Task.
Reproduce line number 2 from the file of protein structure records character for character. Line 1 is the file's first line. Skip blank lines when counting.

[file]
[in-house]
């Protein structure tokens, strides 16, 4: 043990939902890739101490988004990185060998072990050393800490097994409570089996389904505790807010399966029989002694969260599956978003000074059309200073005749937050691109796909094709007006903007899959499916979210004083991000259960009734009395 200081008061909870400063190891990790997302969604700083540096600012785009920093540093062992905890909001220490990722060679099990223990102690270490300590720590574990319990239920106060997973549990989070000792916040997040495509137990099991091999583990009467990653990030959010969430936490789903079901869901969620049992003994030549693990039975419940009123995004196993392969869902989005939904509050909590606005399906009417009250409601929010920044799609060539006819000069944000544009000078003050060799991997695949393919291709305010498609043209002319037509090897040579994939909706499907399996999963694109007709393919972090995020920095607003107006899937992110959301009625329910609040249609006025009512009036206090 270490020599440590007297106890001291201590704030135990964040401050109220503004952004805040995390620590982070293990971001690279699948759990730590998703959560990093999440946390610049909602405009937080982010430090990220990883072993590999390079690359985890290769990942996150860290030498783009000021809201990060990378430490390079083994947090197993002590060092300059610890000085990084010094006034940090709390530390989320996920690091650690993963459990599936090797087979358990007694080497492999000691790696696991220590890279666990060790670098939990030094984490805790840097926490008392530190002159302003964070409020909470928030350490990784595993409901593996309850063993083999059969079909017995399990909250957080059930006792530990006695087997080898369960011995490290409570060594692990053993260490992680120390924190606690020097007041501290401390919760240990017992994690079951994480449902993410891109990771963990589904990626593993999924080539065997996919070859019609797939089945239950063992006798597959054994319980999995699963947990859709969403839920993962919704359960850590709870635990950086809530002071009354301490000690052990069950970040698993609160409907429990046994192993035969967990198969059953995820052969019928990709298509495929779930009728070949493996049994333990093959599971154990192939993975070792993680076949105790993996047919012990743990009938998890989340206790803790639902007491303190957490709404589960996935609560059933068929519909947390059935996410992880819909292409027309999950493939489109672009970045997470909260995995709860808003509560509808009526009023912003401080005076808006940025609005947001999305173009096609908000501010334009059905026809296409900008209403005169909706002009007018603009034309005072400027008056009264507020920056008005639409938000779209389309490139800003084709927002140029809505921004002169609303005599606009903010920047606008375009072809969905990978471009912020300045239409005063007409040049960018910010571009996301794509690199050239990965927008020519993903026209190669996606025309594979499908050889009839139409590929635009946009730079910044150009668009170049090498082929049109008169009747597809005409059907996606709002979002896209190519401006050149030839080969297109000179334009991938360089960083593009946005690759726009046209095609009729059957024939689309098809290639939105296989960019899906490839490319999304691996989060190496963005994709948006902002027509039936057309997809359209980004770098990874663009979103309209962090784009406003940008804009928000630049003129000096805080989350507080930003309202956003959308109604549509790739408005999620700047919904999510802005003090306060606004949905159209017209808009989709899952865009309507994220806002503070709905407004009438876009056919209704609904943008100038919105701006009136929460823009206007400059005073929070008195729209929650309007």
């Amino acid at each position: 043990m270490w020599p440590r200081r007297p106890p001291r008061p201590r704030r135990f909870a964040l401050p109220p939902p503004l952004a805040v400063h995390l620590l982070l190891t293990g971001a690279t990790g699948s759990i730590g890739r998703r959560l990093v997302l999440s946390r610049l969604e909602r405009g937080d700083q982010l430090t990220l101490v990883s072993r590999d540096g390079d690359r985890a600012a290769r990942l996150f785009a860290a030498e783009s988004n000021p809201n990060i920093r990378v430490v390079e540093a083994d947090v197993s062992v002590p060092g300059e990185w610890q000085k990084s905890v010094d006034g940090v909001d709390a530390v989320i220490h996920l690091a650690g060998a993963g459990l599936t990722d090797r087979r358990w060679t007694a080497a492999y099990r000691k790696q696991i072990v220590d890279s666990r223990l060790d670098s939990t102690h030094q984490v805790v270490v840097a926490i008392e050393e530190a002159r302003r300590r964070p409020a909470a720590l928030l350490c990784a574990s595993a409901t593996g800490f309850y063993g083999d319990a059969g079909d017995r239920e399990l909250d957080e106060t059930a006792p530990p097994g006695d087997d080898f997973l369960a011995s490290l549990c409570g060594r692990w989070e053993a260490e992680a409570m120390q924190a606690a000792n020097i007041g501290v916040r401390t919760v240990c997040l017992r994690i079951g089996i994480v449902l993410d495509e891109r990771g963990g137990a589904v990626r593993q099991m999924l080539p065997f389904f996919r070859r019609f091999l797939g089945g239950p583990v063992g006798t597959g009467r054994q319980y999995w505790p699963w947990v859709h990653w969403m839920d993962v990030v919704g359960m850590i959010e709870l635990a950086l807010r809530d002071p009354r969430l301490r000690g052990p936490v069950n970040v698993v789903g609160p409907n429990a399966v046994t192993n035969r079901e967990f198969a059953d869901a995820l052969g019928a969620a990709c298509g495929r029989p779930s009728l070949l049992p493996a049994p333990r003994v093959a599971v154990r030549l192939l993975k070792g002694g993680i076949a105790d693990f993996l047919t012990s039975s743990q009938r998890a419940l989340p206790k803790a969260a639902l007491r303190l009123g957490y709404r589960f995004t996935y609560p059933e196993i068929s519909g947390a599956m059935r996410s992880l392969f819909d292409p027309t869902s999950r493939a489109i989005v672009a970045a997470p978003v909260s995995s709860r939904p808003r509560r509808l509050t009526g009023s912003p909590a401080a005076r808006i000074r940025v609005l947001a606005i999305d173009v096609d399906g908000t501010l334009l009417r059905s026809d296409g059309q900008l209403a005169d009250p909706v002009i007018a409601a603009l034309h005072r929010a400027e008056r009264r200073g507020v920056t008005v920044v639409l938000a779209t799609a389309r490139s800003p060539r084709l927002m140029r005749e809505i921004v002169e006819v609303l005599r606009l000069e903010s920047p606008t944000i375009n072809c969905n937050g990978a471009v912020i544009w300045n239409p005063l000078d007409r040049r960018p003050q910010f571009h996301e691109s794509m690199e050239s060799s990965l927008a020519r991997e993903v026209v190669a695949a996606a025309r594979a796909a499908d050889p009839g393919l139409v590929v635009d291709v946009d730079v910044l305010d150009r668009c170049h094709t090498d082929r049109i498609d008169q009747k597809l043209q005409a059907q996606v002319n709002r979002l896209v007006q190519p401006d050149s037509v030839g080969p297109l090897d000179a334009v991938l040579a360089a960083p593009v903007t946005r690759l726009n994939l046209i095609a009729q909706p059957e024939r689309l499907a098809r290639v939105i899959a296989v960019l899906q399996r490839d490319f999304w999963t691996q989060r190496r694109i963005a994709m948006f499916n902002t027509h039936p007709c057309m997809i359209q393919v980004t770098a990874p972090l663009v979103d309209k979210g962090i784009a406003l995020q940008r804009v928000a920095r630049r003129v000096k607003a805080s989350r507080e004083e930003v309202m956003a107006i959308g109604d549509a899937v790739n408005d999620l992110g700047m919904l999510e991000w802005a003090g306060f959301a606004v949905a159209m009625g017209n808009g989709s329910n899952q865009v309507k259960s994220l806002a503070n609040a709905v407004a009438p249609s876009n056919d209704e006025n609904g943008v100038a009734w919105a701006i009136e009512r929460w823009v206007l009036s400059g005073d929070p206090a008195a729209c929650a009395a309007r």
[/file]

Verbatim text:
């Protein structure tokens, strides 16, 4: 043990939902890739101490988004990185060998072990050393800490097994409570089996389904505790807010399966029989002694969260599956978003000074059309200073005749937050691109796909094709007006903007899959499916979210004083991000259960009734009395 200081008061909870400063190891990790997302969604700083540096600012785009920093540093062992905890909001220490990722060679099990223990102690270490300590720590574990319990239920106060997973549990989070000792916040997040495509137990099991091999583990009467990653990030959010969430936490789903079901869901969620049992003994030549693990039975419940009123995004196993392969869902989005939904509050909590606005399906009417009250409601929010920044799609060539006819000069944000544009000078003050060799991997695949393919291709305010498609043209002319037509090897040579994939909706499907399996999963694109007709393919972090995020920095607003107006899937992110959301009625329910609040249609006025009512009036206090 270490020599440590007297106890001291201590704030135990964040401050109220503004952004805040995390620590982070293990971001690279699948759990730590998703959560990093999440946390610049909602405009937080982010430090990220990883072993590999390079690359985890290769990942996150860290030498783009000021809201990060990378430490390079083994947090197993002590060092300059610890000085990084010094006034940090709390530390989320996920690091650690993963459990599936090797087979358990007694080497492999000691790696696991220590890279666990060790670098939990030094984490805790840097926490008392530190002159302003964070409020909470928030350490990784595993409901593996309850063993083999059969079909017995399990909250957080059930006792530990006695087997080898369960011995490290409570060594692990053993260490992680120390924190606690020097007041501290401390919760240990017992994690079951994480449902993410891109990771963990589904990626593993999924080539065997996919070859019609797939089945239950063992006798597959054994319980999995699963947990859709969403839920993962919704359960850590709870635990950086809530002071009354301490000690052990069950970040698993609160409907429990046994192993035969967990198969059953995820052969019928990709298509495929779930009728070949493996049994333990093959599971154990192939993975070792993680076949105790993996047919012990743990009938998890989340206790803790639902007491303190957490709404589960996935609560059933068929519909947390059935996410992880819909292409027309999950493939489109672009970045997470909260995995709860808003509560509808009526009023912003401080005076808006940025609005947001999305173009096609908000501010334009059905026809296409900008209403005169909706002009007018603009034309005072400027008056009264507020920056008005639409938000779209389309490139800003084709927002140029809505921004002169609303005599606009903010920047606008375009072809969905990978471009912020300045239409005063007409040049960018910010571009996301794509690199050239990965927008020519993903026209190669996606025309594979499908050889009839139409590929635009946009730079910044150009668009170049090498082929049109008169009747597809005409059907996606709002979002896209190519401006050149030839080969297109000179334009991938360089960083593009946005690759726009046209095609009729059957024939689309098809290639939105296989960019899906490839490319999304691996989060190496963005994709948006902002027509039936057309997809359209980004770098990874663009979103309209962090784009406003940008804009928000630049003129000096805080989350507080930003309202956003959308109604549509790739408005999620700047919904999510802005003090306060606004949905159209017209808009989709899952865009309507994220806002503070709905407004009438876009056919209704609904943008100038919105701006009136929460823009206007400059005073929070008195729209929650309007």